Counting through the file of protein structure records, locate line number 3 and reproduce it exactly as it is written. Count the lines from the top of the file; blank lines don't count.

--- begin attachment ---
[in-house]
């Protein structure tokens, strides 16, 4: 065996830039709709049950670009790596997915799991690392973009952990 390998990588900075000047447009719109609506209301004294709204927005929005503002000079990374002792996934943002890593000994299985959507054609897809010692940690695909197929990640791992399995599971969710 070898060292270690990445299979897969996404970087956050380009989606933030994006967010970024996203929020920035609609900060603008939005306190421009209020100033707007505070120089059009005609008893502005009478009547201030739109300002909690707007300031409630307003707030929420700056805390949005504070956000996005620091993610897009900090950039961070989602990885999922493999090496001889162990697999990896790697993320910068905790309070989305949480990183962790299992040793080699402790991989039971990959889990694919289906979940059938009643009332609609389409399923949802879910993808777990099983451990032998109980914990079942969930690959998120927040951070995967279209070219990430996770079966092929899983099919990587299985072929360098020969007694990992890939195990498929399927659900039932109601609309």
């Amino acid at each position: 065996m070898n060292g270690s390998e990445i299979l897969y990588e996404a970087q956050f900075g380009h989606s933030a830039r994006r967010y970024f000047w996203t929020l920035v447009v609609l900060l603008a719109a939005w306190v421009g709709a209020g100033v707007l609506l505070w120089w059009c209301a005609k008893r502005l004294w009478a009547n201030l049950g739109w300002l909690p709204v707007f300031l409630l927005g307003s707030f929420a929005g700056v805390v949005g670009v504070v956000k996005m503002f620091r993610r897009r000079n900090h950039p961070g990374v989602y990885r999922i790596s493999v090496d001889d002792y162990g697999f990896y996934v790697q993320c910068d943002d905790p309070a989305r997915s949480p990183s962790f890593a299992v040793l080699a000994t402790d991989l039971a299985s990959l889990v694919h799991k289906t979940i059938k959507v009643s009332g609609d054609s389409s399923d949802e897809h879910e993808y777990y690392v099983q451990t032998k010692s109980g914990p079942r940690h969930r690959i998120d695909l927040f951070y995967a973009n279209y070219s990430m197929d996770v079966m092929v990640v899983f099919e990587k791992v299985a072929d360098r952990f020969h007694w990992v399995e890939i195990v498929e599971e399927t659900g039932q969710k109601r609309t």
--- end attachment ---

């Amino acid at each position: 065996m070898n060292g270690s390998e990445i299979l897969y990588e996404a970087q956050f900075g380009h989606s933030a830039r994006r967010y970024f000047w996203t929020l920035v447009v609609l900060l603008a719109a939005w306190v421009g709709a209020g100033v707007l609506l505070w120089w059009c209301a005609k008893r502005l004294w009478a009547n201030l049950g739109w300002l909690p709204v707007f300031l409630l927005g307003s707030f929420a929005g700056v805390v949005g670009v504070v956000k996005m503002f620091r993610r897009r000079n900090h950039p961070g990374v989602y990885r999922i790596s493999v090496d001889d002792y162990g697999f990896y996934v790697q993320c910068d943002d905790p309070a989305r997915s949480p990183s962790f890593a299992v040793l080699a000994t402790d991989l039971a299985s990959l889990v694919h799991k289906t979940i059938k959507v009643s009332g609609d054609s389409s399923d949802e897809h879910e993808y777990y690392v099983q451990t032998k010692s109980g914990p079942r940690h969930r690959i998120d695909l927040f951070y995967a973009n279209y070219s990430m197929d996770v079966m092929v990640v899983f099919e990587k791992v299985a072929d360098r952990f020969h007694w990992v399995e890939i195990v498929e599971e399927t659900g039932q969710k109601r609309t």